I've never stolen a car or a computer game, nor have I ever had a desire to do so. If a car is a load of crap, you can take it back to the dealer and either return it or have him fix it. You can't return a computer game because the industry has closed off that avenue. We have an industry here that makes rules that prevent the customer from having any recourse for developer or publisher incompetence and which whines and punishes paying customers anytime anything doesn't go 100% the industry's way.

And if you don't think the industry publishes mostly garbage you must not be seeking out critical reviews. Just look at Zero Punctuation - there's a guy who actually tells the harsh truth about games - i.e. that they are mostly derivative and uninspired crap - ZP is one of a very few voices of reason in a sea of sycophants bought off by, you guessed it, those whiny goddamned publishers.

I have paid good money for games, the vast majority of which turned out to be overhyped garbage. I see an industry obsessing over this piracy nonsense and spending millions on advertising to cover up the fact that they're selling (for the most part) snake oil. Not only that, but their half-assed anti-piracy idiocy hurts folks like me a lot more than it hurts pirates.

The video game industry is so heavily biased towards the publishers that it's virtually impossible for them to lose money and we just let them walk all over us and then they expect us to say 'thank you'. How does that situation encourage the industry to excel? Of course, it doesn't. So we can all look forward to even more garbage from them in the future, and I expect folks like you will be there happily accepting it and telling me that I should enjoy it too.

Re: Handheld Piracy Report Numbers Called “Ridiculous”

Actually, we do have preventative recourse, in the forms of demos and rentals.

Yes, buying a crappy game sucks, but that doesn't make piracy any less illegal, nor does it change the fact that it's ultimately your fault in the first place.

---

With the first link, the chain is forged.

--- With the first link, the chain is forged.

Re: Handheld Piracy Report Numbers Called “Ridiculous”

Tell that to the publisher who said "demos hurt the industry" a few articles back.

Re: Handheld Piracy Report Numbers Called “Ridiculous”

"Every infringing download is counted as a lost sale."

That's always struck me as a silly, hairsplitting argument; the point gets lost in the bickering over semantics.  Perhaps everyone would be happier if "the industry lost x dollars due to piracy" was changed to "the industry is owed x dollars due to piracy."

Sure you can (and many of you do) argue that 10 pirated copies doesn't equal 10 lost sales due to purchase intent and the fact that the seller doesn't suffer a loss in inventory (infinity minus one is still infinity after all) but would any of you argue that the industry is not owed the purchase price of 10 pirated copies?

 

Andrew Eisen

Re: Handheld Piracy Report Numbers Called “Ridiculous”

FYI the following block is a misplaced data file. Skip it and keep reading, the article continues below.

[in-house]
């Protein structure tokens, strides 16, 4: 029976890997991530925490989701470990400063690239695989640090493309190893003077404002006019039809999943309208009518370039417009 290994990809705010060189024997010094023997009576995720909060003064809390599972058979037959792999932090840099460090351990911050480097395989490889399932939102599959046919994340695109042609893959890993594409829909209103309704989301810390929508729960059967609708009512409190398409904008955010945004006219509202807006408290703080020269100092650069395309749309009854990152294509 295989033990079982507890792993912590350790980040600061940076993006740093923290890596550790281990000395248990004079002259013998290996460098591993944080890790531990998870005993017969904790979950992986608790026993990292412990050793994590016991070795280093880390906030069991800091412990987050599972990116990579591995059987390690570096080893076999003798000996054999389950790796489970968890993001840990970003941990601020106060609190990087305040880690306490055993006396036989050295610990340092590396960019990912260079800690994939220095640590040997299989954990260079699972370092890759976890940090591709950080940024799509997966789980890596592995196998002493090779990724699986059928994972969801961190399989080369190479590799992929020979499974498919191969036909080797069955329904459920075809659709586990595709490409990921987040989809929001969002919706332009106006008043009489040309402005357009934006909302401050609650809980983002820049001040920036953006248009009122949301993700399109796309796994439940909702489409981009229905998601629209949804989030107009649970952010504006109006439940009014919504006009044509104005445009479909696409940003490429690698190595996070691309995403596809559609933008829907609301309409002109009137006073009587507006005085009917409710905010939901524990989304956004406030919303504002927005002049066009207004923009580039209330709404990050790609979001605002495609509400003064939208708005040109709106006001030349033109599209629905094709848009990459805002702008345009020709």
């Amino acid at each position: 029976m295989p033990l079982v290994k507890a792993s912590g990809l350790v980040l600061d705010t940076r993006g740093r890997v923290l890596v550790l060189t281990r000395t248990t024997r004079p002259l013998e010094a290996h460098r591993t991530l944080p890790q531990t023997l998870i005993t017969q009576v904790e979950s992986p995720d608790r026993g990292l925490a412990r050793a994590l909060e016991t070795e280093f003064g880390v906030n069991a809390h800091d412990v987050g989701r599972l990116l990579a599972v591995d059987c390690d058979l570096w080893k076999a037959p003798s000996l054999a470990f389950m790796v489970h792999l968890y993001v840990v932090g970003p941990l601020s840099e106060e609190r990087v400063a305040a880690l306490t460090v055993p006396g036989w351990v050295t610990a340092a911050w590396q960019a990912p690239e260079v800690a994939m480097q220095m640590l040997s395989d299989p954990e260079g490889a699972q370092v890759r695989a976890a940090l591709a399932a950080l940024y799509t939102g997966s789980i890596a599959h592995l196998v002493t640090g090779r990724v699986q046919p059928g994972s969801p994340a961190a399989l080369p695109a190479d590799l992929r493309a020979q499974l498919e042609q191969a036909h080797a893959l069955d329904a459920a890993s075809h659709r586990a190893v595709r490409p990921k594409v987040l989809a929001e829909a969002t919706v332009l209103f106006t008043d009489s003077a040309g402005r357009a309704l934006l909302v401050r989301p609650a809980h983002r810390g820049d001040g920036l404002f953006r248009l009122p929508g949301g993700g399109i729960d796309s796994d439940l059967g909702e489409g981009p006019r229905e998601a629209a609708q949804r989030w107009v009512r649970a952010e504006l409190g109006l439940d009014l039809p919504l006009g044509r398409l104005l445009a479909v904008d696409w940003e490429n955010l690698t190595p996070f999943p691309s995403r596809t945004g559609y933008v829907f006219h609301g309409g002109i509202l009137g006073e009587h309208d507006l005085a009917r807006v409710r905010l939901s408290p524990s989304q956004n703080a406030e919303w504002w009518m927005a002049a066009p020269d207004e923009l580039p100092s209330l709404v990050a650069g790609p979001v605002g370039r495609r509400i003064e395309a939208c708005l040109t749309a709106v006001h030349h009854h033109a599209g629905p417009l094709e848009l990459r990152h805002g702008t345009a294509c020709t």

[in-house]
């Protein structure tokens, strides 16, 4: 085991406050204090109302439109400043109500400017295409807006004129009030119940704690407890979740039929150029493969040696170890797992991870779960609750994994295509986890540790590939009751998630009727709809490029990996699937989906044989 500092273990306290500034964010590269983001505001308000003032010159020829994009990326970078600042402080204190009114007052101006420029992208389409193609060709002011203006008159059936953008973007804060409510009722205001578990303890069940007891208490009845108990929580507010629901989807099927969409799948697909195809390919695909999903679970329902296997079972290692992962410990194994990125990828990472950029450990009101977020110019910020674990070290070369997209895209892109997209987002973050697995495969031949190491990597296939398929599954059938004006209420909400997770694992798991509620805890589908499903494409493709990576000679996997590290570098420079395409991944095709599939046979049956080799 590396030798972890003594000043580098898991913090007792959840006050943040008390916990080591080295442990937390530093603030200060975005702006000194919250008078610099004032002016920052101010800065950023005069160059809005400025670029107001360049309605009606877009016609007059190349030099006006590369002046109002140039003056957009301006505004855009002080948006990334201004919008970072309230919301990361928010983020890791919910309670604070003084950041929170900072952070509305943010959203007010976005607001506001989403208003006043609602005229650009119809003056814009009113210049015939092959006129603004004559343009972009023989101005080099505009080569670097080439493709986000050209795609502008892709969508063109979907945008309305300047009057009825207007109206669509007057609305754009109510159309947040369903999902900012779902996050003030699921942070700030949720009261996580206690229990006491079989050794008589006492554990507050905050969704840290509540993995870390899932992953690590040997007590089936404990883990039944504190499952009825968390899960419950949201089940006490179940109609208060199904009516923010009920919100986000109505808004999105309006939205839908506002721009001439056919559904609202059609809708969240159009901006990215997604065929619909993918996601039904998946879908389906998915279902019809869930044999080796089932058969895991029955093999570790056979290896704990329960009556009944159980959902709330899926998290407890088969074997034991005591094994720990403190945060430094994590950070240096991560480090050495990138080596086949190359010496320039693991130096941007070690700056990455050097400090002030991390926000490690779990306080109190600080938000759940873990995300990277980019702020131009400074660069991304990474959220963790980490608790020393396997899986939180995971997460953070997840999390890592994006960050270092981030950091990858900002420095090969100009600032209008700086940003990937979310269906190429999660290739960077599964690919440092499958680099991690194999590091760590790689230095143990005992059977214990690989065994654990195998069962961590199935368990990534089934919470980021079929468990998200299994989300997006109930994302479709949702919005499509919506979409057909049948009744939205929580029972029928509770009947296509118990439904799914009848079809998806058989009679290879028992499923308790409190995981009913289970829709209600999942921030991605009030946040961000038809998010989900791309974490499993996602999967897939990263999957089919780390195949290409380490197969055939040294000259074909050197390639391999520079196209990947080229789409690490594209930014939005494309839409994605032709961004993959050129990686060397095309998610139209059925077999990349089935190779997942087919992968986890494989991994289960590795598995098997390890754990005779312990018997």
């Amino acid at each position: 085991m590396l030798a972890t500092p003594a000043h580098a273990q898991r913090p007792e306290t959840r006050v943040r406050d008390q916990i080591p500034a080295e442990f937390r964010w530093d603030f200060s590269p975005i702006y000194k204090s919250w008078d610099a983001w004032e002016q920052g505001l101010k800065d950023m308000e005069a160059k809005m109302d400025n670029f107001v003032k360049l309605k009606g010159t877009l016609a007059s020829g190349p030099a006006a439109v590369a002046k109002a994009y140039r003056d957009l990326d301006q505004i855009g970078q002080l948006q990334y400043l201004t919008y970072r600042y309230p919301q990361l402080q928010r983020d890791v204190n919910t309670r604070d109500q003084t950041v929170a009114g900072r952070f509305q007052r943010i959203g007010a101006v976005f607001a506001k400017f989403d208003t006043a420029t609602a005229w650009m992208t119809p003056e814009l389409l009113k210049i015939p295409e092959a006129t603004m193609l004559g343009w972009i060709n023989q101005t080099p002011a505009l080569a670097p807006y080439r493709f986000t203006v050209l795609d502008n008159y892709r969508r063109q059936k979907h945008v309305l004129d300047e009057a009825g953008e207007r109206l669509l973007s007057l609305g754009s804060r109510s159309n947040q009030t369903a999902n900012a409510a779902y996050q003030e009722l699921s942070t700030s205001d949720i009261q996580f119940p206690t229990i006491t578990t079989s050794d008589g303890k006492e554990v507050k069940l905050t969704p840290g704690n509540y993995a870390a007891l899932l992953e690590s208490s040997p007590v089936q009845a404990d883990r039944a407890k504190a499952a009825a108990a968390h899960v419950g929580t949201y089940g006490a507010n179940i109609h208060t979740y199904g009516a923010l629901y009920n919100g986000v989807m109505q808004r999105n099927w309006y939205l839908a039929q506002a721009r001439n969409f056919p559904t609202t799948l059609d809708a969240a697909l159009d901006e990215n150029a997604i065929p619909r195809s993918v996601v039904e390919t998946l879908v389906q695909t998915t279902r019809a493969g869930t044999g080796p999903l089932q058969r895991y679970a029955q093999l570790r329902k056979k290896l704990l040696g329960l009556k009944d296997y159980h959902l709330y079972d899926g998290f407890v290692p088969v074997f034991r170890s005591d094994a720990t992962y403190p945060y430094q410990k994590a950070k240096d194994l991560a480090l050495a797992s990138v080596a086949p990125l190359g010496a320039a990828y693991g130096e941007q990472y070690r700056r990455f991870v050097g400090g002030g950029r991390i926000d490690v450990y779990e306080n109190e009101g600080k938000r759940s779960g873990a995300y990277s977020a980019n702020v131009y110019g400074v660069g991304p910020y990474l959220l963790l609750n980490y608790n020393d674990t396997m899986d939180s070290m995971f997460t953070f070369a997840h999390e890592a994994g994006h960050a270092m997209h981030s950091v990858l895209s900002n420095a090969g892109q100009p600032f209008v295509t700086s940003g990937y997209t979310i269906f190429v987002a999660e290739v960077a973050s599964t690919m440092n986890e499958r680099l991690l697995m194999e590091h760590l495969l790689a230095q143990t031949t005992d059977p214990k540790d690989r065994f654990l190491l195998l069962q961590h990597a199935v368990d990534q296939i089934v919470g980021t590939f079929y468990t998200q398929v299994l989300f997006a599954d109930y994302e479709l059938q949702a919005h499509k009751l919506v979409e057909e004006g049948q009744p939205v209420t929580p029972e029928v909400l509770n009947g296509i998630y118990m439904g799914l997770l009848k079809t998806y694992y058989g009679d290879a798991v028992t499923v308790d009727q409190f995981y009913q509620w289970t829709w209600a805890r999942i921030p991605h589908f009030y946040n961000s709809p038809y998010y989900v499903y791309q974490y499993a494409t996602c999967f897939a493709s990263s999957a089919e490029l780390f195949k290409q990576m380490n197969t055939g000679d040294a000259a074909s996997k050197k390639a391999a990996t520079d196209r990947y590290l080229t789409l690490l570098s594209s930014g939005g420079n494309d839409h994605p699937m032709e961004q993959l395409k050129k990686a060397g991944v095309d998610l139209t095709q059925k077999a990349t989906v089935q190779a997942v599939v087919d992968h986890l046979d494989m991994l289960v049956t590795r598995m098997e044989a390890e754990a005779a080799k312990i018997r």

(sorry for the late reply, I had to wait AGES for my registration to be approved, and then there were holidays...)

You say its hairsplitting, but I think theres a big difference between the two.  If Penniless Joe downloads a game illegally, sure the company would be justified in thinking they're owed something for it.  But with not a penny to his name, there is no way in hell it can be called a lost sale.  They were never getting anything from him.  Now thats an extreme case obviously, but the principal is this: if it was impossible to pirate games, and people could only play by actually paying for them, those "lost sales" would not materialise as the company is implying they would.  Not even close.

 

Re: Handheld Piracy Report Numbers Called “Ridiculous”

I would.

my vanity is justified

my vanity is justified

Re: Handheld Piracy Report Numbers Called “Ridiculous”

Do you think they're owed anything?  Any suggestions how the industry could more accurately quantify video game piracy?

 

Andrew Eisen

Re: Handheld Piracy Report Numbers Called “Ridiculous”

Or some of the "infringing downloads" could be by legitimate customers who have legitimately purchased the game and are downloading the copy for some other reason such as loading it onto a memory stick to play it without the physical game. It happens frequently enough on the PC that paying customers buy copies and then download "illegal" copies for convenience; I don't see why it should be any different on handheld systems.

Re: Handheld Piracy Report Numbers Called “Ridiculous”

Andrew, you make a compelling argument and pose a curious question, but, likewise, I must query: Is every $50 used game sale from GameStop $50 that the publisher is owed? Not trying to change the subject, I'm just contributing an alternate point. Perhaps it is not the same, just something to fathom.

----
Papa Midnight
http://www.thesupersoldiers.com

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Papa Midnight

Re: Handheld Piracy Report Numbers Called “Ridiculous”

"Is every $50 used game sale from GameStop $50 that the publisher is owed?"

Nope.  The publisher was paid when GameStop bought it from them in the first place.

 

Andrew Eisen

Re: Handheld Piracy Report Numbers Called “Ridiculous”

Well, the reason I asked is because I've heard some publishers say just this: that used game sales are just as bad as piracy as they are subsequent transfers of the title rendering pure profit to the seller without any return to the original creator. Hence the rise in popularity of "Access Codes", "Zero Day DLC", and the like.

----
Papa Midnight
http://www.thesupersoldiers.com

----
Papa Midnight

Re: Handheld Piracy Report Numbers Called “Ridiculous”

It's understandable that publishers want you to buy their games new; they don't get any money if you buy them used (which is legal, fair, and the way it works in every industry).  What publishers need to do is make buying new a more attractive prospect for consumers and EA's Online Pass (and other similar systems) are attempts to do just that.  How successful those attempts will be remains to be seen but I for one appreciate the attempts over the absurd whining.